National Federation of Young Farmers' Clubs

Fun, Learning, and Achievement

09 July 2015

The third annual Farm Safety Week from 6-10 July offers five days of themed practical advice and guidance for farmers, supported by the NFYFC and Farm Safety Foundation. Against the background of the annual Livestock event at Birmingham’s NEC, day four of Farm Safety Week throws the spotlight on livestock and, in particular, crush injuries. Handling cattle always involves a risk of injury, so today it is time to think about how you can improve your livestock handling system and make it safer and more efficient.

According to James Eckley NFYFC  and Farm Safety Partnership England member  “Over the past five years 17% of all reported major injuries are as a result of livestock-related incidents and 11% of all workers killed on farms over this period were livestock-related. Handling livestock always involves risks, from crushing to kicking and butting.”

Carmen Wood and her family know all too well the effect an incident like this can have, after she suffered serious injury after a newly-calved Aberdeen Angus cow turned on her nine years ago.

Carmen, who still suffers from the effects of the accident, had been moving a small group of cow and calves with her husband Rog on their hill farm Auchentaggart, near Sanquhar. Rog, who is currently the farming correspondent for The Herald, had gone ahead in the Land Rover to open a gate, when the beast turned on Carmen without warning.

The cow knocked her to the ground, gored her with its head and trampled her. That left her seriously injured and fighting for her life in the Intensive Care Unit at Dumfries Royal Infirmary following a lengthy operation involving 30 pints of blood and the removal of her right lung and two ribs.

After spending three weeks in intensive care, Carmen went on to develop serious complications when the cavity where her lung had been became infected with a cocktail of infections that included MRSA and a very persistent strain of pseudomonas. Following several months in hospital fighting those infections she then went on to have further major surgery to her chest.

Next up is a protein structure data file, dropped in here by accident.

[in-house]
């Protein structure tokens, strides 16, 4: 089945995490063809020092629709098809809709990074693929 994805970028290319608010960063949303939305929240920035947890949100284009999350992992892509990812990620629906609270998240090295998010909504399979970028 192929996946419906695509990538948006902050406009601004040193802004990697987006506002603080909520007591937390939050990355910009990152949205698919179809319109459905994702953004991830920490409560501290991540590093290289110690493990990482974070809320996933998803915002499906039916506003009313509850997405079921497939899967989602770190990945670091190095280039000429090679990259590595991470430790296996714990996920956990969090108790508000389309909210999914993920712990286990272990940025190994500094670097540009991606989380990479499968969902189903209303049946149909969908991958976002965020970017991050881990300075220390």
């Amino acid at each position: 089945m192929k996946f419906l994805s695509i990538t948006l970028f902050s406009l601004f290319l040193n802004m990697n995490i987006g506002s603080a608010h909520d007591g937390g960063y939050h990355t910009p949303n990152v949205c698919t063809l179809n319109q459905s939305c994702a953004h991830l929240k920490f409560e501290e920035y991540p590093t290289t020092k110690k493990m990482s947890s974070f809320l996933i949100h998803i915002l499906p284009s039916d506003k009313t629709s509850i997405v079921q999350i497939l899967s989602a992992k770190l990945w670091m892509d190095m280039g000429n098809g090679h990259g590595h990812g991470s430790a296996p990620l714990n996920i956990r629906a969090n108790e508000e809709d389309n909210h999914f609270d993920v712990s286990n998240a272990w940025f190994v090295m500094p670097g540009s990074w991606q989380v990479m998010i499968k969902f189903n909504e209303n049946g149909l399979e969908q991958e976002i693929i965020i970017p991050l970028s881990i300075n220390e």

Although she has now made a good recovery, Carmen still suffers pain, her posture and mobility has been affected and she suffers badly when she gets an infection in her remaining lung.

The accident also had a serious implications for the rest of the family and with Rog committed to nursing his recuperating wife, the farm was not financially viable and a difficult  decision was made to give it up eight years ago.

Despite the devastating consequences of that day, Carmen considers herself fortunate that husband Rog was near and managed to summon medical assistance quickly. She realises she could have been alone and lain unattended for hours which, in her case, would have been fatal.


Tim added “Farm workers of any age run the risk of injury or death from livestock related accidents. Livestock can be unpredictable and there is always a risk from crushing, kicking, butting or goring.  We should all learn lessons from Carmen's tragic accident and think very carefully before working with cattle to ensure it's done as safely as possible. Don’t learn safety by accident. Take the time to think about what you are doing and what might go wrong as making a few simple checks could actually save a life – maybe your own!”




   


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